Enceladus Further Troubles Cosmic Evolution and Deep Time

There was a great deal of excitement about the James Webb Space Telescope, understandable when people saw some amazing images it produced. These were adjusted from the infrared. While it spends a great deal of time looking for extrasolar planets, JWST is also used for closer images.

We recently considered the young rings of Saturn and the surprisingly warm moons of Jupiter, and more recently, the JWST revealed something startling from Enceladus, a moon of Saturn. It has been known that it shoots ice geysers (troubling old universe philosophies) — and now this.

Several discoveries on moons have caused problems for deep time advocates. Enceladus is making things worse for them, as is a volcanic exoplanet.
Geyser Basin of Enceladus, NASA et al., colorized at Palette (usage does not imply endorsement of site contents by anyone)
A geyser was seen shooting farther than seen or expected, and it wasn't just ice. Organic chemicals were involved. Where they came from was obviously the subject of speculation, but secular scientists consistently ignore the elephant on the moon. That is, how could this activity be going on today if the solar system was billions of years old? It doesn't fit solar system formation and cosmic evolution stories.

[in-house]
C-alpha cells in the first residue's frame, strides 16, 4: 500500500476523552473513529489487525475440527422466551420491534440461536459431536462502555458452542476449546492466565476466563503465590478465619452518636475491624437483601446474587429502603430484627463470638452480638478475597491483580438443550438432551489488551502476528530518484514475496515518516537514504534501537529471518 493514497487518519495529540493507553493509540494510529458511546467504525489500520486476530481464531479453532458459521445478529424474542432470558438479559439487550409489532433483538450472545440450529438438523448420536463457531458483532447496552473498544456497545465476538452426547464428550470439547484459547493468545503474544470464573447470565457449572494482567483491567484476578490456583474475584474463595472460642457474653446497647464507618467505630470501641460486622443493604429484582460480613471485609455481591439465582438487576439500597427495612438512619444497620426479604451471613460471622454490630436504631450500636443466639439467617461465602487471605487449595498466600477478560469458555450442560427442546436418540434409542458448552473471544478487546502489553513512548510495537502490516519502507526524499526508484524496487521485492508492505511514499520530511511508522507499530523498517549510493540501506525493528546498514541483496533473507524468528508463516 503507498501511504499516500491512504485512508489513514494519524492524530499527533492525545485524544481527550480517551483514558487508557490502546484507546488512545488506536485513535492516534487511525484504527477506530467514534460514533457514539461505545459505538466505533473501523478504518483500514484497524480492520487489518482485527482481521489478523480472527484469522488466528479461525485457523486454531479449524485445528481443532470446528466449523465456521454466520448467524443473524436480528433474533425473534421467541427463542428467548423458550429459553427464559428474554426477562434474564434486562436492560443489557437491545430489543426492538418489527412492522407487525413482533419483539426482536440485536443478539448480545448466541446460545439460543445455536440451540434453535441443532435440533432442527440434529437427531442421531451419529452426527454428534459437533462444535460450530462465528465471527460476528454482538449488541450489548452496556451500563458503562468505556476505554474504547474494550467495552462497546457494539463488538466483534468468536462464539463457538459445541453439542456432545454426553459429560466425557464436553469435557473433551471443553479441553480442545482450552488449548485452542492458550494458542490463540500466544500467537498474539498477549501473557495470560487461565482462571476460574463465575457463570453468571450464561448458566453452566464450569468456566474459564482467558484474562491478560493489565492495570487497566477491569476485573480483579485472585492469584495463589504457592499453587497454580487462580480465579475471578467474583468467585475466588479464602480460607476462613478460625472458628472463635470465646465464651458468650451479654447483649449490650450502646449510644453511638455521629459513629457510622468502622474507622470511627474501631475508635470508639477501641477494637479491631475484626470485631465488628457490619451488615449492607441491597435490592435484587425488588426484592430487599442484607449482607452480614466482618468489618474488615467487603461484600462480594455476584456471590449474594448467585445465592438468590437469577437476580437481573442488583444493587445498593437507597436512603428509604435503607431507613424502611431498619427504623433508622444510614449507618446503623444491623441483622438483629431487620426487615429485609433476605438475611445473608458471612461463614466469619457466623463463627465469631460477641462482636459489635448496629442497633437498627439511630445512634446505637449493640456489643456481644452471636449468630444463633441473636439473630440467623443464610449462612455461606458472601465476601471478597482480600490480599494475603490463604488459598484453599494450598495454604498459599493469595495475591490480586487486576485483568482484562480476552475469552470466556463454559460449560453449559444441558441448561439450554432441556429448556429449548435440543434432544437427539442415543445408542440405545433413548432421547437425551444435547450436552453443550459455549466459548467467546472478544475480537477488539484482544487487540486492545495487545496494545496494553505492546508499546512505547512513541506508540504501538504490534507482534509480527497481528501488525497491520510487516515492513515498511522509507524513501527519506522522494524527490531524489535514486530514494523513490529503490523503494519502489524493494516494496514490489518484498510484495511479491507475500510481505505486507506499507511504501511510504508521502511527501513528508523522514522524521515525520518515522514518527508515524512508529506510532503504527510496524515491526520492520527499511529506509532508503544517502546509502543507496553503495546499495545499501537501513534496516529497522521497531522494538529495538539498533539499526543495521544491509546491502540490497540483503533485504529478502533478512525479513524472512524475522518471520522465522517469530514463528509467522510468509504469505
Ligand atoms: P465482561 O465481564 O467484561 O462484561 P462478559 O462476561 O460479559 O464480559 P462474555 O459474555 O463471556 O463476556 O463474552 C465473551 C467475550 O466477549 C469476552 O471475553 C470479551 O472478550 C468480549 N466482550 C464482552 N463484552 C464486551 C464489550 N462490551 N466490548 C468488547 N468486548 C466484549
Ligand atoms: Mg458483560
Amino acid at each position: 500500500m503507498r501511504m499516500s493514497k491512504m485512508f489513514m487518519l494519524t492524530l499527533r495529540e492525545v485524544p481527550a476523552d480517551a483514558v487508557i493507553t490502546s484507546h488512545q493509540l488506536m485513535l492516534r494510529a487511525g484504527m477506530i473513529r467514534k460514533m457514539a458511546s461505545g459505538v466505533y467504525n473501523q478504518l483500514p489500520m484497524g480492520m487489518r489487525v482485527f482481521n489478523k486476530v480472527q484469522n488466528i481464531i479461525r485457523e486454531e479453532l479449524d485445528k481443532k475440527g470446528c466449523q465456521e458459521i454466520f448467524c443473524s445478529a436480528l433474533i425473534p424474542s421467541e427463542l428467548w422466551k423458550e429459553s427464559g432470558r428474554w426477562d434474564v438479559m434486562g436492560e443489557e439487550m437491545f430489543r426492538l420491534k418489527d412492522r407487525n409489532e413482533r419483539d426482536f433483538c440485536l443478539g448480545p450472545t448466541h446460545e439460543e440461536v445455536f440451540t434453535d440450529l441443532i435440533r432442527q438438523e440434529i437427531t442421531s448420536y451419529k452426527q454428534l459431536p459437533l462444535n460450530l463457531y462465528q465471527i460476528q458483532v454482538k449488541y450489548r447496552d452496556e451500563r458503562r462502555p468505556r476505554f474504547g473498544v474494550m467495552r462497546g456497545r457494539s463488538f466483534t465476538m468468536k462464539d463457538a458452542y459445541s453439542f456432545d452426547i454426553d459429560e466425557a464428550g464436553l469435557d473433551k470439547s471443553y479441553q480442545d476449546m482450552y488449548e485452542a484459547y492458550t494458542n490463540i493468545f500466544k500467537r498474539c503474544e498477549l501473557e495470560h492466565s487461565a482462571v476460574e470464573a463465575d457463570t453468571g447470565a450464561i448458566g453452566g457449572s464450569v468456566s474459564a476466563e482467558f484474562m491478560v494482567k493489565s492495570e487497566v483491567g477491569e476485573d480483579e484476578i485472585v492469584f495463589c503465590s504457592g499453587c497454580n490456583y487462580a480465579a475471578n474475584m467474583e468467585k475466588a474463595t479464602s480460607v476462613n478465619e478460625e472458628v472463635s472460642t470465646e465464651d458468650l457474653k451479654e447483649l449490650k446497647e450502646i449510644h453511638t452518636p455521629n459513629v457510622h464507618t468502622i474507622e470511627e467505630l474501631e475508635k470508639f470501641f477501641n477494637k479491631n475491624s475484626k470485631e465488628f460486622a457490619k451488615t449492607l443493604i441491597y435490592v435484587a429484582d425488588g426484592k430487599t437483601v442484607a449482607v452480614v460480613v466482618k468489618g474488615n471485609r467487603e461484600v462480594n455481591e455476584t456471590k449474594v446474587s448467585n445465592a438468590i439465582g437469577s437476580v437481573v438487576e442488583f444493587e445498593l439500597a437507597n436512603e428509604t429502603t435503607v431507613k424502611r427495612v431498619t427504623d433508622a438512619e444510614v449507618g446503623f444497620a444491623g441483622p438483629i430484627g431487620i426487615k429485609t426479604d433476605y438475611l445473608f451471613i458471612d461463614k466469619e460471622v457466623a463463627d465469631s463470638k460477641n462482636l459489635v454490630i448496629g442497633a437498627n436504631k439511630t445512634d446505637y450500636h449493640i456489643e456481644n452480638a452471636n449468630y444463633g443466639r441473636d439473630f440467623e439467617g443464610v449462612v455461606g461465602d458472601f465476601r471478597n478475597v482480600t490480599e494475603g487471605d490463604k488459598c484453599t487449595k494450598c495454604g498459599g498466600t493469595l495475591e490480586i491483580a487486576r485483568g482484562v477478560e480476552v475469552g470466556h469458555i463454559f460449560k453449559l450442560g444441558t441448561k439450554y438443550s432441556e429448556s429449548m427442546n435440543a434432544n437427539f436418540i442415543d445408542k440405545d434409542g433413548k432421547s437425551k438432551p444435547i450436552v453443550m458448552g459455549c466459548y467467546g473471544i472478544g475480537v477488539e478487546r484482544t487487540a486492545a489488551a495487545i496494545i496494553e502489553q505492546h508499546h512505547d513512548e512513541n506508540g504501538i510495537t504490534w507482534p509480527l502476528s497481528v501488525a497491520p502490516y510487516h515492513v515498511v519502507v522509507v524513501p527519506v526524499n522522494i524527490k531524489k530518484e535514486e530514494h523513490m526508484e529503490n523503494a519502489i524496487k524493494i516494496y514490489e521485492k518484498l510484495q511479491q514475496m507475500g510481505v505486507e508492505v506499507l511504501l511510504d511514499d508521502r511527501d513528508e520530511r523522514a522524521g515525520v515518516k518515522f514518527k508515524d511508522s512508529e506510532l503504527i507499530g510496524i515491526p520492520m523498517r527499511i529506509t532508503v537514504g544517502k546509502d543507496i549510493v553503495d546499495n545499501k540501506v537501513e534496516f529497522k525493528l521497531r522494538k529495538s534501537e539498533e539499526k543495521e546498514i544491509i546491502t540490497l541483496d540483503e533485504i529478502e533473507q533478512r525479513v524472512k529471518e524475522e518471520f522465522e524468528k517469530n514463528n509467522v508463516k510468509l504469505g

Also, NASA should be getting a good look at Jupiter's moon Io, which is already a problem for deep time, what with its volcanic activity and all. Then there's that volcanic exoplanet and hopes for evolution... Sure is a passel of fantasies to cling to deep time and fish-to-fool evolution instead of admitting the evidence indicates recent creation.
Detecting active geysers on Saturn’s little Arizona-size moon Enceladus was one of the greatest discoveries and biggest surprises of the Cassini mission in 2005. Some 100 plumes have been observed, shooting out icy particles at supersonic speeds. Now, the James Webb Space Telescope (JWST) witnessed an eruption that dwarfs the previous observations: a plume 20 times the diameter of the moon itself.

The rest of the article is parked at "Saturn Moon Pops Its Cork."